A single standard is a lofty goal – one that will take diligence and honing to achieve.
2. Transparency and accountability
Companies need to be transparent when explaining their practices, particularly when potentially unfair or deceptive practices are involved that create severe security risks. As an example, Rep. McMorris-Rodgers brought up Google, which recently landed in hot water for including microphones in their Nest devices without disclosing that information to consumers. By implementing regulations that require increased transparency and accountability from companies, it may be possible to avoid similar privacy violations.
3. Improving data security
“Perfect security doesn’t exist online.” This statement from Rep. McMorris-Rodgers demonstrated the vast room for improvement in online data security measures. One way to improve results and performance in this area is to increase awareness – in particular, awareness of how businesses are collecting and using information, how companies are protecting information, and how people can protect themselves.
4. Small businesses
During her opening statement, Rep. McMorris-Rodgers emphasized that we must not lose sight of small to medium enterprises and the ways that heavy-handed regulations can cause them harm. Rather than introducing a law that increases privacy at the expense of innovation, stakeholders should strive for a harmonious balance of market growth and confidentiality.
The committee emphasized that this was the first of many hearings centered around American data privacy laws and comprehensive federal privacy legislation. This kickoff set the groundwork for future meetings where, hopefully, they can develop a balanced law that considers the privacy of citizens while allowing for innovation and market growth.
The U.S. Senate’s “Policy Principles for a Federal Data Privacy Framework in the United States” hearing
The second hearing, held by the Senate Committee on Commerce, Science, and Transportation, addressed how the government should handle consumer risk and data privacy protection. With jurisdiction over the FTC – the main enforcer of U.S. consumer privacy and information security protections – the Commerce Committee holds the power to make waves in the world of consumer protection legislation. The hearing set the stage for the future of “meaningful bipartisan legislation,” according to Committee Chairman U.S. Sen. Roger Wicker.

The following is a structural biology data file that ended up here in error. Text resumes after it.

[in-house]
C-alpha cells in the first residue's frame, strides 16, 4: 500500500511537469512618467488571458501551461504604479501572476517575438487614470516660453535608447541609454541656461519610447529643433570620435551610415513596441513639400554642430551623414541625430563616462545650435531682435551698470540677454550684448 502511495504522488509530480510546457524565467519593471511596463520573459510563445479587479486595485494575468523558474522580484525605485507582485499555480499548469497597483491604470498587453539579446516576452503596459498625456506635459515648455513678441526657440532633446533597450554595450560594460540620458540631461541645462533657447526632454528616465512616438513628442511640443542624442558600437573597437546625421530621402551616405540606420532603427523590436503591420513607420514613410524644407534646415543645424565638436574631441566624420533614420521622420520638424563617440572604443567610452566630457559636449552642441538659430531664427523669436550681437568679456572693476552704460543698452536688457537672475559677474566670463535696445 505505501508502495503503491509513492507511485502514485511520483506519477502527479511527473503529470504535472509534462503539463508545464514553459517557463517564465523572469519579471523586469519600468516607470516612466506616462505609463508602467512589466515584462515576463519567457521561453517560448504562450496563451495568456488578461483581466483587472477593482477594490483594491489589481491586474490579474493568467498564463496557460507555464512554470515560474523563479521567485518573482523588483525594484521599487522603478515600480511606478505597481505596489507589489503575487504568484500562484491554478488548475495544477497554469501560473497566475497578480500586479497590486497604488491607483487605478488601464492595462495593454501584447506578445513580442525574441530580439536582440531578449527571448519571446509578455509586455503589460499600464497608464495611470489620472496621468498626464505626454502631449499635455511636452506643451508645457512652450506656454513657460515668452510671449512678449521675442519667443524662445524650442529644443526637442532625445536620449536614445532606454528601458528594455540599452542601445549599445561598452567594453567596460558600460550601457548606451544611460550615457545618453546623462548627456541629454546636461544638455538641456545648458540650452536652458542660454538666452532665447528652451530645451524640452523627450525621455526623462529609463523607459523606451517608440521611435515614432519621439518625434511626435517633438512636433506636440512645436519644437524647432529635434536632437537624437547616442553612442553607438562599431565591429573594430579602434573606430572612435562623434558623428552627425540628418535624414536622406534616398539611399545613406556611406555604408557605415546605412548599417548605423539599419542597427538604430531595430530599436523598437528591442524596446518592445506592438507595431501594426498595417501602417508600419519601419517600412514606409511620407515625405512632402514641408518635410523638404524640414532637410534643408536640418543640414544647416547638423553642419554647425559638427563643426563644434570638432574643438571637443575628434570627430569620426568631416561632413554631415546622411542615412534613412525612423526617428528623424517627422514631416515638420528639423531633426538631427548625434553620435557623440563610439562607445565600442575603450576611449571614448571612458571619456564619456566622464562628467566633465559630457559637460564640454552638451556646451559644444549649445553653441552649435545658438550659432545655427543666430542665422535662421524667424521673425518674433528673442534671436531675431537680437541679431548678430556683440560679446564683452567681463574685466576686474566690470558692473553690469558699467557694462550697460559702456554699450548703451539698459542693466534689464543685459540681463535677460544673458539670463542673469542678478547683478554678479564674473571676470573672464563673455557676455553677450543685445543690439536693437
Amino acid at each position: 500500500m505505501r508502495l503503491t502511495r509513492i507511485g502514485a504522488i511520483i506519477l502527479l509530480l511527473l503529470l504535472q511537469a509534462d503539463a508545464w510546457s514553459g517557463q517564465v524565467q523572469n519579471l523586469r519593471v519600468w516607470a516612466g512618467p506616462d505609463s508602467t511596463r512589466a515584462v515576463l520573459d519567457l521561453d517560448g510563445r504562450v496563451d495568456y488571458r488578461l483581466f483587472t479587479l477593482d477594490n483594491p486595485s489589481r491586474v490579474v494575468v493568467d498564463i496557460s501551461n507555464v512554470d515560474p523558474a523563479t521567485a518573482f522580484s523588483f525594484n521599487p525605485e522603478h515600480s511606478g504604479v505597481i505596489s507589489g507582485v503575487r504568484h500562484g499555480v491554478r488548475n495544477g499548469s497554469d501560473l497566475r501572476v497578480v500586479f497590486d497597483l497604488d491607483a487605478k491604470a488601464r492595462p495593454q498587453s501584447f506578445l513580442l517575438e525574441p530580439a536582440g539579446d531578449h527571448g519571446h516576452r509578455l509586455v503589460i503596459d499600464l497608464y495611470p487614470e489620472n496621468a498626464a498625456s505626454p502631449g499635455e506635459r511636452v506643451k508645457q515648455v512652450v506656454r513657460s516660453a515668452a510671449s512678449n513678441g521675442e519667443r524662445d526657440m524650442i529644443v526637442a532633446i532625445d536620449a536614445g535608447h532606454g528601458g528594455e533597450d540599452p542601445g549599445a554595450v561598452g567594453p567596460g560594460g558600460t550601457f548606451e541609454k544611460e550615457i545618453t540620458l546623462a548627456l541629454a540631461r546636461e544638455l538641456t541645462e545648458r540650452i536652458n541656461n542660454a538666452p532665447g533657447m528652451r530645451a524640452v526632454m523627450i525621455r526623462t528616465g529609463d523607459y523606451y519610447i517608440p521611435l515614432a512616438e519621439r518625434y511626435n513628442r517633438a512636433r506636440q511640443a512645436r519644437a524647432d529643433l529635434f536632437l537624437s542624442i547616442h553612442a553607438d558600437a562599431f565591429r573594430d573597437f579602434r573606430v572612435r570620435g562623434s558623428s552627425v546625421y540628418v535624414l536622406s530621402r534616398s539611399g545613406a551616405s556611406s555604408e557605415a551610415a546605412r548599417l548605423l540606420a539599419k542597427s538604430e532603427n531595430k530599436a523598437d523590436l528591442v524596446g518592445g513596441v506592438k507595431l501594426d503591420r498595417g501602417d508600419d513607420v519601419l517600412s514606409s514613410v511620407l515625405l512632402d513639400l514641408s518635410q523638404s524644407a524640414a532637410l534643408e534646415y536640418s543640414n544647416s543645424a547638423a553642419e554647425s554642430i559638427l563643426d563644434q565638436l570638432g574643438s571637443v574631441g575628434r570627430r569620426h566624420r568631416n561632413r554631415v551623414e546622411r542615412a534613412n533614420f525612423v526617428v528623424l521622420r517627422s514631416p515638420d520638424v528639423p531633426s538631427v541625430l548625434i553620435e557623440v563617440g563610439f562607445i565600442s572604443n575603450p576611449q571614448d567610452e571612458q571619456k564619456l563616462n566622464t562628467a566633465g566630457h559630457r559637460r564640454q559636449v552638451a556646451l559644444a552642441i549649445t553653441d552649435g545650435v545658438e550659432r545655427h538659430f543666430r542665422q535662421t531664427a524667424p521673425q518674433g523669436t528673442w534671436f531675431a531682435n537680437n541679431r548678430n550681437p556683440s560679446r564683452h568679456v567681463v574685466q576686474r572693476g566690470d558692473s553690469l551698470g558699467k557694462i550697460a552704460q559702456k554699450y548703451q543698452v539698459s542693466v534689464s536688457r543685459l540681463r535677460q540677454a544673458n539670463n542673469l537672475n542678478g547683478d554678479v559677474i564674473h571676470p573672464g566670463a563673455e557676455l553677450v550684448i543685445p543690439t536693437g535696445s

“In an age of rapid innovation in technology, consumers need transparency in how their data is collected and used,” said Sen. Wicker. “It is this committee’s responsibility and obligation to develop a federal privacy standard to protect consumers without stifling innovation, investment, or competition.”
By the end of the hearing, the Senate established a list of items to accomplish, including:
- Empowering consumers with a higher degree of autonomy over their personal data (and how companies handle their data)
- Preempting state legislation in favor of a federal law to regulate compliance standards
- Permitting state attorneys general to enforce the federal law
- Situating the FTC as the primary regulation enforcement body
Takeaways from the U.S. House and Senate hearings
U.S. consumers have expressed concerns over personal privacy and data security, but the government has yet to enact a single, comprehensive federal law that addresses these concerns. Notably, large tech companies made up most of the audience at both hearings, rather than the consumers who would be directly affected by the legislation. In the past, committees have been similarly criticized for poor representation of constituents who are affected every day by serious data breaches and information leaks caused by the lax security policies of tech companies.
What does this mean for the future of data privacy laws in the United States?
While the government has not enacted a comprehensive American data privacy law, plans are in motion. Many sources predict that 2019 may be the year for a new federal law that covers consumer data privacy, particularly as reliance on the internet and cloud computing continues to expand. Michael Beckerman, president of the Internet Association, wants a national data privacy bill signed this year. However, indications from Sen. John Thune, former chairman of the Committee, contradict that, and suggest that policy concerns for federal data privacy framework will come “in the next couple years.”
While no new laws or statutes arose from either hearing, what is important is that both the U.S. House and the Senate seem to agree: a single federal data privacy law is necessary – and in time, a data privacy law is coming. Right now, companies can prepare for future legislation by:
- Aligning with security frameworks like NIST, ISO 27001, or COBIT 5
- Implementing a defense-in-depth approach with user activity monitoring to secure sensitive data in cloud applications such as Salesforce or Office 365
- Performing a comprehensive privacy and security audit
Being proactive now can put you ahead of the curve when it comes to complying with future American data privacy laws when the time comes.